Both Sides of the Blades might be the few happier results (at least for cinephiles) the Covid-19 pandemic has produced and I am glad for it.

Both Sides of the Blade opens in theaters on 7/8 via IFC Films.

Tuesday, July 5, 2022

Same Passion

Fire of Love (2022) - Dosa Fire of Love Facing volcanos and their sudden eruptions can cause anyone into a deep existential crisis – is anything in life ever stable? What is human existence compared to the awesome power and magnitude of these cataclysimic natural events?

The first time I’ve seen the footage of mesmeric volcanic eruptions with unnaturally glowing bright red lava, captured by The Kraffts, Katia and Maurice, the famed volcanologist couple, was in Werner Herzog’s Fireball. Using long lenses with a 16mm camera, the Kraffts captured some of the most awe-inspiring, iconic volcanic eruptions ever recorded on film. Through that Herzog’s film, I learned that they lost their lives in 1991 when they were on the path of a deadly pyroclastic flow after the eruption of Mt. Unzen near Nagasaki, Japan.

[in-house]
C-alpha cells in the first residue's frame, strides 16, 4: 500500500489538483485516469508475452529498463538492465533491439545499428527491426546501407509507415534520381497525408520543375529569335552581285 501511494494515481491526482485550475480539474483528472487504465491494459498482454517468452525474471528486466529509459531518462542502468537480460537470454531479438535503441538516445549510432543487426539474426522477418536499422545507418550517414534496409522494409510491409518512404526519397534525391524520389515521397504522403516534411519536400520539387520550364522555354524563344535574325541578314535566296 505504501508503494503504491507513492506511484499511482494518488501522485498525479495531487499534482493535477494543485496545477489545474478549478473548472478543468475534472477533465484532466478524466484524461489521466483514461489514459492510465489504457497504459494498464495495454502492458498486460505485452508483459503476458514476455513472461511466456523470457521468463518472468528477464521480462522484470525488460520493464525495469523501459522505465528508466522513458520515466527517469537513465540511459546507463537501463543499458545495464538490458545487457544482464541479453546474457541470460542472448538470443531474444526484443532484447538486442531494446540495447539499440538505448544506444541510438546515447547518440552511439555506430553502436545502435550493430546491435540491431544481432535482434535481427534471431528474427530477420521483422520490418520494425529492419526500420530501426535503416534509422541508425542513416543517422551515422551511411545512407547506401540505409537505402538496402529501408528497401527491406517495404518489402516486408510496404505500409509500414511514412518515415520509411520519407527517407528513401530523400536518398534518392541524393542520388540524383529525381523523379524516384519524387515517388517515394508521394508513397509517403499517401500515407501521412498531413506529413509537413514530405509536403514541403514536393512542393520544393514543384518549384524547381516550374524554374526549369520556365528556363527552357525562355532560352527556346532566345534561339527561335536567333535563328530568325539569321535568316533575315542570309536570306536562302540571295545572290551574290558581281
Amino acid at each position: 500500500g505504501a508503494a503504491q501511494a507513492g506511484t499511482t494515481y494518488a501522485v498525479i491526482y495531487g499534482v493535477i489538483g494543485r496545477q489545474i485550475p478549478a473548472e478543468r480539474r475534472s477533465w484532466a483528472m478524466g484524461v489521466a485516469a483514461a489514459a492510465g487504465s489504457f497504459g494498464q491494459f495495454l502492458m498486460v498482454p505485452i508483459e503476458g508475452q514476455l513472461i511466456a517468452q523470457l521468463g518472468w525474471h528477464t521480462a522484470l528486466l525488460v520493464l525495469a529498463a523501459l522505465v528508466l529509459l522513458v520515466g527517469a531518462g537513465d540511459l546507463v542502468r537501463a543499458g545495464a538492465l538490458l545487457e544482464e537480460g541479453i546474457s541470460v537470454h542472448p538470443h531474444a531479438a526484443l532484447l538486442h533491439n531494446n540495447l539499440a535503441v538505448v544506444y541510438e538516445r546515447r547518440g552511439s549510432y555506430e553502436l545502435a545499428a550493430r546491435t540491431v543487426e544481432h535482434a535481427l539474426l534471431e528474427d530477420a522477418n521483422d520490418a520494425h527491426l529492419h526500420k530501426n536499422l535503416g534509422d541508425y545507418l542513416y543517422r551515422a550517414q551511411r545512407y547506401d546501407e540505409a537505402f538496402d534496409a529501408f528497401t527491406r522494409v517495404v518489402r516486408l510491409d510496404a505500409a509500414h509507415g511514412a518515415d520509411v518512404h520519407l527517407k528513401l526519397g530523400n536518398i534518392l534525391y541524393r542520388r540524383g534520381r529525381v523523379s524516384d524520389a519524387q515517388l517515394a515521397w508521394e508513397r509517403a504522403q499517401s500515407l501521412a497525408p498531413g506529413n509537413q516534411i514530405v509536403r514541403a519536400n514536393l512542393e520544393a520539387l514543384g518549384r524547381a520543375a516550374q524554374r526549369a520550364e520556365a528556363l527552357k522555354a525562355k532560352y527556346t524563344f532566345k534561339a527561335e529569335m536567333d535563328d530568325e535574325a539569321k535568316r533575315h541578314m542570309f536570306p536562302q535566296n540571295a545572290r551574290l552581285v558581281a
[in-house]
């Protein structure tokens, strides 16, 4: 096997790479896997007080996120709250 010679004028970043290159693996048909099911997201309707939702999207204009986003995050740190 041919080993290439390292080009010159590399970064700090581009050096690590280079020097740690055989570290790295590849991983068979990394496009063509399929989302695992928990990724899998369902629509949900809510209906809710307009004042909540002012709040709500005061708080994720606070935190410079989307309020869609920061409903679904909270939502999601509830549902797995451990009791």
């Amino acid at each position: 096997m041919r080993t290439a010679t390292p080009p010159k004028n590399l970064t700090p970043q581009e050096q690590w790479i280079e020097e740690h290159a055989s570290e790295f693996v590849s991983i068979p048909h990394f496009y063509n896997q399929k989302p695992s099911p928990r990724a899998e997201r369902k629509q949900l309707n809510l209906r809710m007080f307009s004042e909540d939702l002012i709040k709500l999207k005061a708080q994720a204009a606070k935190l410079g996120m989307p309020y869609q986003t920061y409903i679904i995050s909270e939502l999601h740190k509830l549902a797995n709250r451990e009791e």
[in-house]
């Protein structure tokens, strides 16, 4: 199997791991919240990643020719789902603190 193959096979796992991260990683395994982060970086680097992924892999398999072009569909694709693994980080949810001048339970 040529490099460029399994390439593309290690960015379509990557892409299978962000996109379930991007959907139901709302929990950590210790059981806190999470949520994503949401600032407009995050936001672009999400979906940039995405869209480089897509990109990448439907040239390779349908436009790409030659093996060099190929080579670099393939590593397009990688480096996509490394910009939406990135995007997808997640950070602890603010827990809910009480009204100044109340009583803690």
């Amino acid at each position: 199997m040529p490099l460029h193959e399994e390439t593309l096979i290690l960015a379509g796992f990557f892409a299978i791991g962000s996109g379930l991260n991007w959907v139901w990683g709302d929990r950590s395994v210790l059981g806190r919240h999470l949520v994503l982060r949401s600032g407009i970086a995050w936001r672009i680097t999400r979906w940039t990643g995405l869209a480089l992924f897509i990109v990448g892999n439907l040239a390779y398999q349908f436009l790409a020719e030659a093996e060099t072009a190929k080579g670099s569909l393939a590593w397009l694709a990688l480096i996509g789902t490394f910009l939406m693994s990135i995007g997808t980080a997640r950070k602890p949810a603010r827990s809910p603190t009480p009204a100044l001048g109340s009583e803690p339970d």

Filmmaker Sara Dosa (The Seer and the Unseen), sifting through tons of film and TV footage, photos and books the volcanologist couple left behind, crafts a poignant narrative about two people who lived and died together doing what they loved. Fire of Love starts with the last known footage of Katia and Maurice together, at the foot of Mt. Unzen, the day before their death. Then it retraces back to how they met in Alsace region in Strasbourg, France.

Growing up in post-WWII with all the aftermath of destruction, both Katia and Maurice leaned toward nature early on, visiting volcanos of Italy –the Mts. Etna and Stromboli respectively. Both were drawn to volcanos and its awesome power. After their first meeting in 1966 and attending anti-Vietnam War demonstrations of 1968, they decided to dedicate their lives to studying volcanos, “because we were disappointed with humanity. And since a volcano is greater than man, we felt this is what we need. Something beyond human understanding.” Maurice was the wanderer with his film camera, trying to capture everything and Katia, sharing the same passion, trying not to lose sight of him. Not that they had a deathwish, both preferred intense and short life rather than long and monotonous one.